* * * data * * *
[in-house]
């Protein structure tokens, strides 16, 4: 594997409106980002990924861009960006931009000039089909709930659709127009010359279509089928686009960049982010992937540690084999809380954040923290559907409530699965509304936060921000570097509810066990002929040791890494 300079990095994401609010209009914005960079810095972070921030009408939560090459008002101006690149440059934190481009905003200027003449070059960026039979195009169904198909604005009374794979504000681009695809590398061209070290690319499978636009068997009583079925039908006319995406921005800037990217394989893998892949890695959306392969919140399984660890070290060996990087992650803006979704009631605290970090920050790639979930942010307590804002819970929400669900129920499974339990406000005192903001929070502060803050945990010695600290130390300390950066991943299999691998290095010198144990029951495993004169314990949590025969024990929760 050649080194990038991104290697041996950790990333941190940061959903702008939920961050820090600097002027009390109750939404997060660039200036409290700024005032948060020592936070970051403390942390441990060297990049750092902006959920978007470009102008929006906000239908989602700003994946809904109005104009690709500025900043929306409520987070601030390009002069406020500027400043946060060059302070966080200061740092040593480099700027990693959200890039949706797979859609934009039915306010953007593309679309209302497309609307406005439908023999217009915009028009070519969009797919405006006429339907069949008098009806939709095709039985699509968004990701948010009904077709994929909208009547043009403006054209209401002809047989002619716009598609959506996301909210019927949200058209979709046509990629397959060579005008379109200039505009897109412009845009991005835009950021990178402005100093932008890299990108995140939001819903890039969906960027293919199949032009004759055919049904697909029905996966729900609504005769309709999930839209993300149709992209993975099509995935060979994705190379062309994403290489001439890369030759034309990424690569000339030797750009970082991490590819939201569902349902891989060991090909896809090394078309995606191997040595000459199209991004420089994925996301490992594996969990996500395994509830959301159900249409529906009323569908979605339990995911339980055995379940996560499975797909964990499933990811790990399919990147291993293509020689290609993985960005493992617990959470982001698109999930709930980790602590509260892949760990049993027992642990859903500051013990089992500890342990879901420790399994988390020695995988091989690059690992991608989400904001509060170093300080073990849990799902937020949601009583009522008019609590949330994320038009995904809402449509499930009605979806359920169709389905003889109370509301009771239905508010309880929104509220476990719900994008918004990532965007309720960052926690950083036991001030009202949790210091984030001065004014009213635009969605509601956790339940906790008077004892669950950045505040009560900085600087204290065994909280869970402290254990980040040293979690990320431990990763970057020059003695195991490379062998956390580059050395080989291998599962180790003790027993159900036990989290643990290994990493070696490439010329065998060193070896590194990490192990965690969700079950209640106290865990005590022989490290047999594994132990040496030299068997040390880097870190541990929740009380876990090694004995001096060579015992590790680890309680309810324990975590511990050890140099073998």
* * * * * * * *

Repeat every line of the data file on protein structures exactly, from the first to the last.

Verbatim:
[in-house]
């Protein structure tokens, strides 16, 4: 594997409106980002990924861009960006931009000039089909709930659709127009010359279509089928686009960049982010992937540690084999809380954040923290559907409530699965509304936060921000570097509810066990002929040791890494 300079990095994401609010209009914005960079810095972070921030009408939560090459008002101006690149440059934190481009905003200027003449070059960026039979195009169904198909604005009374794979504000681009695809590398061209070290690319499978636009068997009583079925039908006319995406921005800037990217394989893998892949890695959306392969919140399984660890070290060996990087992650803006979704009631605290970090920050790639979930942010307590804002819970929400669900129920499974339990406000005192903001929070502060803050945990010695600290130390300390950066991943299999691998290095010198144990029951495993004169314990949590025969024990929760 050649080194990038991104290697041996950790990333941190940061959903702008939920961050820090600097002027009390109750939404997060660039200036409290700024005032948060020592936070970051403390942390441990060297990049750092902006959920978007470009102008929006906000239908989602700003994946809904109005104009690709500025900043929306409520987070601030390009002069406020500027400043946060060059302070966080200061740092040593480099700027990693959200890039949706797979859609934009039915306010953007593309679309209302497309609307406005439908023999217009915009028009070519969009797919405006006429339907069949008098009806939709095709039985699509968004990701948010009904077709994929909208009547043009403006054209209401002809047989002619716009598609959506996301909210019927949200058209979709046509990629397959060579005008379109200039505009897109412009845009991005835009950021990178402005100093932008890299990108995140939001819903890039969906960027293919199949032009004759055919049904697909029905996966729900609504005769309709999930839209993300149709992209993975099509995935060979994705190379062309994403290489001439890369030759034309990424690569000339030797750009970082991490590819939201569902349902891989060991090909896809090394078309995606191997040595000459199209991004420089994925996301490992594996969990996500395994509830959301159900249409529906009323569908979605339990995911339980055995379940996560499975797909964990499933990811790990399919990147291993293509020689290609993985960005493992617990959470982001698109999930709930980790602590509260892949760990049993027992642990859903500051013990089992500890342990879901420790399994988390020695995988091989690059690992991608989400904001509060170093300080073990849990799902937020949601009583009522008019609590949330994320038009995904809402449509499930009605979806359920169709389905003889109370509301009771239905508010309880929104509220476990719900994008918004990532965007309720960052926690950083036991001030009202949790210091984030001065004014009213635009969605509601956790339940906790008077004892669950950045505040009560900085600087204290065994909280869970402290254990980040040293979690990320431990990763970057020059003695195991490379062998956390580059050395080989291998599962180790003790027993159900036990989290643990290994990493070696490439010329065998060193070896590194990490192990965690969700079950209640106290865990005590022989490290047999594994132990040496030299068997040390880097870190541990929740009380876990090694004995001096060579015992590790680890309680309810324990975590511990050890140099073998």